This small cafe seats only 8 people and you can enjoy a drink whilst at it. I went for the matcha latte which was SO GOOD (Japanese milk!) but you should try their original ginger ale made from kochi ginger or the famous local Coedo beer.
Prices start from 400 yen for beverages, 680 yen for alcohol and 350 yen for snacks - go for the famous Kawagoe sweet potato! By the way, Kawagoe is known for its extremely high-quality sweet potatoes called Kawagoe-imo. This is why you will find many sweet potato snacks in the town, such as sweet potato ice cream, deep fried sweet potato chips and even sweet potato gyoza. Scroll up to my food map for more info!
Then it's farewell Saitama, and hello Gunma!
Last look at the demure kimono-clad me.
We rented our kimonos from KIMONO RENTAL SHOP SARAH. Details below.
きものや沙羅 // 埼玉県川越市連雀町8-4 // Tel: 049-227-6898 // Website
After changing out of our kimonos, we then took the Asama 617 Shinkansen with the JR EAST PASS from Omiya to Takasaki Station in Gunma and our first stop at this prefecture is Shibukawa.
Our accommodation for the night was at ryokan Ikaho Onsen Fukuichi which has a history dating back to 1576!
I've stayed in several ryokans and they each have their own unique characteristics. For Ikaho, apart from the sheer size of the room (see my IG stories highlight to know what I mean!), what impressed me most was their dinner. It was served Japanese kaiseki style, in your own private dining room attended by a personal steward and there were about ten courses in total. There was sashimi, tempura and the main highlight was the sukiyki which featured Jyoshu beef and various mountain herbs and vegetables which are all sourced locally from the Gunma prefecture. There's also a wide range of sake to choose from - sake brewing is actually quite big in Gunma as the prefecture is blessed with good-tasting cold water.
Retiring for the night, but not before a good onsen soak. There are two types of onsen here, Kogane no Yu (Golden Water) in which the iron contained in the water has oxidised to form a distinctive brownish-red colour and Shirogane no Yu (Silver Water) that was only discovered in recent years.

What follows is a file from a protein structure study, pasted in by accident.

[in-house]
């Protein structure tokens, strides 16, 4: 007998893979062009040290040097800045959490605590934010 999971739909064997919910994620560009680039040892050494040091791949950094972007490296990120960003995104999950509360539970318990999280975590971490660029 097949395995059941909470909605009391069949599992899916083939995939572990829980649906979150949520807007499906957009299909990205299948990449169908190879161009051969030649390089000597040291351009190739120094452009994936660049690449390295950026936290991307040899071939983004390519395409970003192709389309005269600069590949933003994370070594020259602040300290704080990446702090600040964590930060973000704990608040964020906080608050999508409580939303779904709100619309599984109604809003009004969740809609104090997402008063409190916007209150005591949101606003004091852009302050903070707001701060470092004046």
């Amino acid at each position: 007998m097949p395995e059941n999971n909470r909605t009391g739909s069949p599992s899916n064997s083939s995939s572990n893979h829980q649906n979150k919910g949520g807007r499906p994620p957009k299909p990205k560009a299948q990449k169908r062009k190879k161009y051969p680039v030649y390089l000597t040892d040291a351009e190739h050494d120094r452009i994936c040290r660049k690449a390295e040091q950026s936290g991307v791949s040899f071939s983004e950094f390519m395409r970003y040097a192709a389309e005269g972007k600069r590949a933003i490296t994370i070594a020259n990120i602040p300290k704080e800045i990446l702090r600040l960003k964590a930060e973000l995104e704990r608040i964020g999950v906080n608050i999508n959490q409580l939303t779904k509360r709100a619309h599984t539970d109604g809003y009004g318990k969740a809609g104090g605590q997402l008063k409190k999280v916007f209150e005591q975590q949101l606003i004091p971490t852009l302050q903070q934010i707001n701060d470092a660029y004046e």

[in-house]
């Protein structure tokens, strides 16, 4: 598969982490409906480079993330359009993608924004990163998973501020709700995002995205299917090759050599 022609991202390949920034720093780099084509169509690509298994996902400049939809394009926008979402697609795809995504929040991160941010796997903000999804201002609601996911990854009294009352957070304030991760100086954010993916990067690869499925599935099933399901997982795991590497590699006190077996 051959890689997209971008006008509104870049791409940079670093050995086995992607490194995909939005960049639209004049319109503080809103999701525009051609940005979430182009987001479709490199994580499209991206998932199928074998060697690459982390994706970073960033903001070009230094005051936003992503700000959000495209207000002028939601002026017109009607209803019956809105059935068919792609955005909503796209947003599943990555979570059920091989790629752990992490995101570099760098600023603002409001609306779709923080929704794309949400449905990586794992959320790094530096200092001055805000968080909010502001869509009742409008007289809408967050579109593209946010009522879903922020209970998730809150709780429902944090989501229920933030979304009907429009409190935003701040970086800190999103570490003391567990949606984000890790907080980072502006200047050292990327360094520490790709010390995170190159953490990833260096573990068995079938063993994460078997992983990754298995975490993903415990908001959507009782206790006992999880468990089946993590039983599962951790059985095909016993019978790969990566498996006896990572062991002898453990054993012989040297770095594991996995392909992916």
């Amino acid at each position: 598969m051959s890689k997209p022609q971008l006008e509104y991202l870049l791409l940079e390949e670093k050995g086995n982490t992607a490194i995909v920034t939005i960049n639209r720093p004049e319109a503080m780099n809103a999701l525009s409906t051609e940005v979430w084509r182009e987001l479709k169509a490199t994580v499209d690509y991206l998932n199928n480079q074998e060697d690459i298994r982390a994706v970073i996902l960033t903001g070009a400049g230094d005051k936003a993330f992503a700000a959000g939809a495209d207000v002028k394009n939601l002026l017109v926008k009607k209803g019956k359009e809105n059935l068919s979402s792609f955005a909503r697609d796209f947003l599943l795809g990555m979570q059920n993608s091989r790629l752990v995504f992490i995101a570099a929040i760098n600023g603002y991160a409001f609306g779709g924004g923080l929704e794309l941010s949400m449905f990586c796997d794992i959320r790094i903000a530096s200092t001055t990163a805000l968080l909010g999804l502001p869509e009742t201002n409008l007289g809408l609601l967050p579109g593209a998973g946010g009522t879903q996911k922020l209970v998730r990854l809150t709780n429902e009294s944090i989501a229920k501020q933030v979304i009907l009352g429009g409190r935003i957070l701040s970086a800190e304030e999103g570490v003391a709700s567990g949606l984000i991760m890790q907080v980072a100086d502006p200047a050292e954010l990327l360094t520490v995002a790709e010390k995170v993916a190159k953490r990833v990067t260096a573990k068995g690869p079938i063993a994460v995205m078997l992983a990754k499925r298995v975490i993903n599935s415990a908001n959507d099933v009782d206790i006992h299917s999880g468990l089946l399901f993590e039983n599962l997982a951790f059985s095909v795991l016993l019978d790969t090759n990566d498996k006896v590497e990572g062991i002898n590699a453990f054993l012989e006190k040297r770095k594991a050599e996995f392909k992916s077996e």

(Fun fact! In the Edo Era, Ikaho was known as the onsen that can help women conceive. It is documented that the waters here have purification abilities that can treat infertility.)
Ikaho Onsen is located halfway up Mt. Harunasan with the famous stone steps that were built in 1576 right at its doorstep. We arrived after sunset to a gorgeous illumination of the steps which unfortunately, my camera couldn't capture.
Guess there are some things that are just best witnessed with the human eye.
(By the way, I keep mentioning the Edo period in this blog post. If you're wondering, it is also known as the Tokugawa period, and covers the years during which Japanese society was under the rule of the Tokugawa shogunate and the country's 300 regional daimyō (lords). You can obviously read more on Wikipedia but basically, think samurai. In the Edo period, the samurai were the most important social class. In fact, back in the warlike ages, Ikaho Onsen actually helped to heal a lot of samurai warriors.)
Ikaho Onsen Fukuichi // 8, Ikahomachi Ikaho, Shibukawa-Shi, Gumma, 377-0102, Japan // Website
About the Northward Golden Route
The Northward Golden Route is a new train route that connects three areas of Saitama, Gunma, and Niigata Prefectures along with the outskirts of Tokyo. Through the route, you can enjoy experiences that you can't usually get in Tokyo such as unique cuisines, magnificent nature sites, onsen hot springs and SNOW!
You can explore the Northward Golden Route with the JR EAST PASS (Nagano, Niigata area) and you can purchase it for ¥17,000 at the East Japan Rail website or the Japan Rail Cafe in Singapore. If you prefer to get it when you land in Japan, you can purchase it at Narita or Haneda Airport, as well as Tokyo, Shinagawa, Shinjuku, Nagano, Niigata and many other JR East stations for ¥18,000.
The JR EAST PASS is a flexible pass that is valid for up to 14 days as long as you take the trains only on any 5 days during the period (so you can take your time to explore these areas) and allows unlimited train rides including Shinkansen (bullet trains) between Tokyo and Joetsu and Shinetsu area. Specifically, the pass covers unlimited rides using reserved seats (you can reserve up to 3 days in advance at the JR East ticket reservation page) on the ordinary cars of the limited express trains (including shinkansen), express trains and local trains on JR EAST train lines, all the Izu Kyuko lines, al the Tokyo Monorail lines, all the Hokuetsu Express lines and the Echigo TOKImeki Railway line (between Naoetsu and Arai) within the “Unlimited-ride area”. In addition, the pass also allows unlimited rides using reserved seats on the ordinary cars of the limited express trains such as the Tobu Direct Limited Express “Nikko”, “Kinugawa”, and “SPACIA Kinugawa” trains.
More details at: http://www.jp-rail-sg.com/northward-golden-route/